mykeystrokes.com

"Do or Do not. There is no try."

“Moneyed Elites Get Richer The Old-Fashioned Way; Stealing”: Preferential Tax Treatment For The Narcissistic Money Manipulators

With the 2016 presidential campaigns in full swing, the burdens of the working middle class have taken center stage. And believe it or not, there is bipartisan support from the frontrunners on a key issue brought up over and over again. Donnie Trump is for it. Hillary Clinton is for it. Jeb Bush is for it. Bernie Sanders is for it. Even Barack Obama is for it. And the American people are overwhelmingly for it.

The “it” that’s drawing such broad support is the idea of ending a ridiculous tax loophole that was written by and for the richest, most pampered elites on Wall Street. An obscurely titled “carried interest” tax break allows billionaire hedge-fund hucksters to have their massive incomes taxed at a much lower rate than the one retail workers, Main Street businesses, carpenters, and other modest-income people must pay.

Keep that carried interest tax loophole in mind when I tell you this number: 158,000. That’s the number of kindergarten teachers in America. Their combined income in 2013 was $8 billion. Here’s another number for you: 25. That’s the number of America’s highest-paid hedge fund operators whose combined income in 2013 was $21 billion. Yes, just 25 Wall Street greedmeisters hauled off $13 billion more in pay than was received by all of our kindergarten teachers — the people we count on to launch the education of the next generation.

Which group do you think is rewarded by law with the lowest rate of income tax? Right: the uber-rich Wall Streeters! Incredibly, Congress (in its inscrutable wisdom) gives preferential tax treatment to the narcissistic money manipulators who do practically nothing for the common good. Even flamboyant celebrity narcissist Donnie Trump sees through the gross inequality of this tax scam: “The hedge fund guys didn’t build this country,” The Donald recently barked. “These are guys that shift paper around, and they get lucky. The hedge fund guys are getting away with murder.” Indeed, while dodging through this loophole, they pay about half the tax rate that kindergarten teachers are assessed. In effect, Wall Street’s puppets in Congress let this tiny group of moneyed elites steal about $18 billion a year that they owe to the public treasury to finance the structure and workings of America itself.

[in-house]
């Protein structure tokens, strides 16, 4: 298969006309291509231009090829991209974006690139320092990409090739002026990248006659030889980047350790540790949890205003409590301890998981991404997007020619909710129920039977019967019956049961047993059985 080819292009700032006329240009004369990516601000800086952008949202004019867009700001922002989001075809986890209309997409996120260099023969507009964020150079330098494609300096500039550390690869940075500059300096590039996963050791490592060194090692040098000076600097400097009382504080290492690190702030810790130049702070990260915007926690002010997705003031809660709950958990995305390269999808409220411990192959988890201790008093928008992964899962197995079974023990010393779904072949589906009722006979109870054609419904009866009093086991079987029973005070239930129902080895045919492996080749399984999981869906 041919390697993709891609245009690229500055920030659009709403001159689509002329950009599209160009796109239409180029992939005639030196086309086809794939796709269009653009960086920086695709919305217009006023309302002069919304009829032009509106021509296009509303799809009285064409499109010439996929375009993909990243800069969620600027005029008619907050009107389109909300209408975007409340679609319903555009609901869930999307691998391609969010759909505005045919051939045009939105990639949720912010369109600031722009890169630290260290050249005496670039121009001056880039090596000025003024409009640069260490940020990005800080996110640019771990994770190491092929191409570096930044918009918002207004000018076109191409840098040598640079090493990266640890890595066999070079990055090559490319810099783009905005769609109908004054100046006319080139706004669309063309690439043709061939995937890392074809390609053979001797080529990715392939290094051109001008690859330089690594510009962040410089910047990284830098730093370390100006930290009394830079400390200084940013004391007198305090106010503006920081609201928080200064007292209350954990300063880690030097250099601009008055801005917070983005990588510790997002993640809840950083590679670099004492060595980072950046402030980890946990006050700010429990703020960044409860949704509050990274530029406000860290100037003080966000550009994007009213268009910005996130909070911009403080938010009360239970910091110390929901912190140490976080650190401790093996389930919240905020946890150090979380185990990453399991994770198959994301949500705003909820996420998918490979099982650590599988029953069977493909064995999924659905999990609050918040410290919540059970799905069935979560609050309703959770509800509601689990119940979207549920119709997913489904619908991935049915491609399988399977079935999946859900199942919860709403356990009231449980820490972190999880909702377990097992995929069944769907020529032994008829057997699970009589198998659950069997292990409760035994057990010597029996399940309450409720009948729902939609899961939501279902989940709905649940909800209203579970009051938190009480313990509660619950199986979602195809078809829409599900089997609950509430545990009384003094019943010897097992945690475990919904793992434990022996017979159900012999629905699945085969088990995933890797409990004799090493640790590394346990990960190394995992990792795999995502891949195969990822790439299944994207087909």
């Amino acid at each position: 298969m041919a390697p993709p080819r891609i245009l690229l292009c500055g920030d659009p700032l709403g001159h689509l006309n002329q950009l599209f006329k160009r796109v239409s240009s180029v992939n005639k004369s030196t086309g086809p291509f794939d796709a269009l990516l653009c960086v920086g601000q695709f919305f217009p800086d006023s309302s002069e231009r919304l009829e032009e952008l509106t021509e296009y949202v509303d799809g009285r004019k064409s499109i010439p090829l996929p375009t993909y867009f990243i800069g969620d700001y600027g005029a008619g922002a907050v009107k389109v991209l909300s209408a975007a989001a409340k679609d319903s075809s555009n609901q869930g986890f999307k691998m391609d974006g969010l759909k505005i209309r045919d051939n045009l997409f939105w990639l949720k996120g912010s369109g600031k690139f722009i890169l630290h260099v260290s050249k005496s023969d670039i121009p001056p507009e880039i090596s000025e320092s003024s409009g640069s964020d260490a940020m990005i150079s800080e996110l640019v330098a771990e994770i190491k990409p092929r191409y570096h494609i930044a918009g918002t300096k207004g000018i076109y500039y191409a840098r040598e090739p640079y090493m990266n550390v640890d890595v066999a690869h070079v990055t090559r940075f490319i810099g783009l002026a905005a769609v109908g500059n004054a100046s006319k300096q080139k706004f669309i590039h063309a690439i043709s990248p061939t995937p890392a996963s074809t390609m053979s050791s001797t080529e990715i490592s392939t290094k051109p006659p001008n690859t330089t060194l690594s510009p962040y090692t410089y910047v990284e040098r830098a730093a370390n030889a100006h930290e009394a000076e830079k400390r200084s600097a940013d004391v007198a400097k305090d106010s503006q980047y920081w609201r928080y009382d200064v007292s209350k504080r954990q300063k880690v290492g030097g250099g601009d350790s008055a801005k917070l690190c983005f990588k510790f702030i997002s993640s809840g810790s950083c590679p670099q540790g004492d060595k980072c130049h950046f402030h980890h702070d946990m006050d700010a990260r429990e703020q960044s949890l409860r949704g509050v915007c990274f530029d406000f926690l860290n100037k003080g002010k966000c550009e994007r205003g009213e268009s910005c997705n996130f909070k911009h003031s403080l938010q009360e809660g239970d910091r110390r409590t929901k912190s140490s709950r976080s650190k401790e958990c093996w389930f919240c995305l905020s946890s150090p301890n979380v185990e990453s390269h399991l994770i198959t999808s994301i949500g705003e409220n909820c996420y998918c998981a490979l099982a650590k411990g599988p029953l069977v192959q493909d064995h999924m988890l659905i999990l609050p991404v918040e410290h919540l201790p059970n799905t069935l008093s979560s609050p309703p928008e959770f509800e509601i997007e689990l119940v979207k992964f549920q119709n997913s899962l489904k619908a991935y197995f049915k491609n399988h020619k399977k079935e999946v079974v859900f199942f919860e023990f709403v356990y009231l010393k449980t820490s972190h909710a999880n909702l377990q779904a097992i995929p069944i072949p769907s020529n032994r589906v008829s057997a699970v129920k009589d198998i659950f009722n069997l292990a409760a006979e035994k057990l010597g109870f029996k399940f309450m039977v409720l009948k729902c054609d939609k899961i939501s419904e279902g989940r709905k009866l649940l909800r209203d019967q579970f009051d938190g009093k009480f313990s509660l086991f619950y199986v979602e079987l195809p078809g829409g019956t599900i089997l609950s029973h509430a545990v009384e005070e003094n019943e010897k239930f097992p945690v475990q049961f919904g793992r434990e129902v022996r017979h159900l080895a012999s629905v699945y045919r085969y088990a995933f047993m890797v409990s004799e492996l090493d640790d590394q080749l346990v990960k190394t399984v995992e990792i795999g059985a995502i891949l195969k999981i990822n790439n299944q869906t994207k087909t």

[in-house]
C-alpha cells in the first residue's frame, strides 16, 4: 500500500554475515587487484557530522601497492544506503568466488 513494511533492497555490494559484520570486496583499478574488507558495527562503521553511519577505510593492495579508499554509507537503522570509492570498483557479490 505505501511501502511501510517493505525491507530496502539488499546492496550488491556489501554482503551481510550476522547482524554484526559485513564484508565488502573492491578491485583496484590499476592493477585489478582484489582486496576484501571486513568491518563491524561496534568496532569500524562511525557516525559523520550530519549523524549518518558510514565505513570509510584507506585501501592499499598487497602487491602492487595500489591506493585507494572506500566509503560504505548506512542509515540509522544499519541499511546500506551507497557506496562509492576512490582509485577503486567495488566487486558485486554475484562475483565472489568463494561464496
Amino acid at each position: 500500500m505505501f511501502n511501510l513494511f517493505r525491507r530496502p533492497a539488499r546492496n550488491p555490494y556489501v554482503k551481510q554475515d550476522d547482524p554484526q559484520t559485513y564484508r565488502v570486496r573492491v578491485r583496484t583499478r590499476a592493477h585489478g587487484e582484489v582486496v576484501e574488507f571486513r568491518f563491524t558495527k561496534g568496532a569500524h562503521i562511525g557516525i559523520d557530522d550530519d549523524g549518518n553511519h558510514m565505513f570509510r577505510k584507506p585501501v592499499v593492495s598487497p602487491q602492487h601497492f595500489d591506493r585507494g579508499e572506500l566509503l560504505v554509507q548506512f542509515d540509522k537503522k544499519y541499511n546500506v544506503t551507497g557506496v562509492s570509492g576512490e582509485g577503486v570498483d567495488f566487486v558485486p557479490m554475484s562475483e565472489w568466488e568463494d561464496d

This privileged treatment of pampered paper- and money shufflers over people who do constructive work in our society adds to America’s widening chasm of inequality. It’s so unfair and unpopular that even Donald, Hillary, Jeb, Bernie and others are saying that it has to go. So it’s bye-bye, loophole, right?

Ha — just kidding! Trump can mouth all he wants, but no animal hath such fury as a hedge funder whose special tax boondoggle is threatened. Trump had barely gotten the word “unfair” out of his puffy lips before the tax-loophole profiteers deployed battalions of lobbyists, PR flacks, and front-group operatives out to defend their precious carried-interest provision. One group, with the arcane name of Private Equity Growth Capital Council, rushed a dozen Gucci-clad lobbyists to Capitol Hill to “inform” lawmakers about the virtues of coddling Wall Street elites with tax favors.

Of course, “informing” meant flashing their checkbooks at key members of Congress. After all, even the loudest blast of political talk is cheap — and it’s the silent sound of a pen writing out a campaign check that makes Washington World keep spinning in favor of the rich.

Sure enough, Rep. Paul Ryan (R-WI) and Sen. Orrin Hatch (R-UT) , the two lawmakers who head Congress’ tax-writing committees, quickly announced that — the will of the people aside — there would be no repeal of the hedge-fund loophole anytime soon. The inequality that is presently ripping our society apart is not the result of some incomprehensible force of nature, but the direct result of collusion between financial and political elites to rig the system for the enrichment of the few — i.e., themselves — and the impoverishment of the many. There’s a word for those elites: thieves.

 

By: Jim Hightower, The National Memo, September 30, 2015

October 1, 2015 Posted by | Carried Interest Loophole, Economic Inequality, Hedge Fund Managers, Wall Street | , , , , , , | 2 Comments

“Just Smoke And Mirrors”: Trump Soaking The Rich? Eh, Not Really

So now Donald Trump’s gone and done something serious. Bummer.

But actually, don’t sweat it, because if you look a little more closely and the tax plan he unveiled Monday, you’ll see it isn’t very serious at all: one more piece of evidence that to Republicans, when it comes to tax cuts, deficits truly don’t matter. He’d reduce the top marginal rate to 25 percent on dollars earned above $300,000 (for a married filer); it’s now 39.6 percent on dollars earned above $450,000. And he’d dramatically increase the number of people who pay no tax at all (but I thought Republicans were angry at these people and wanted them to pay more!).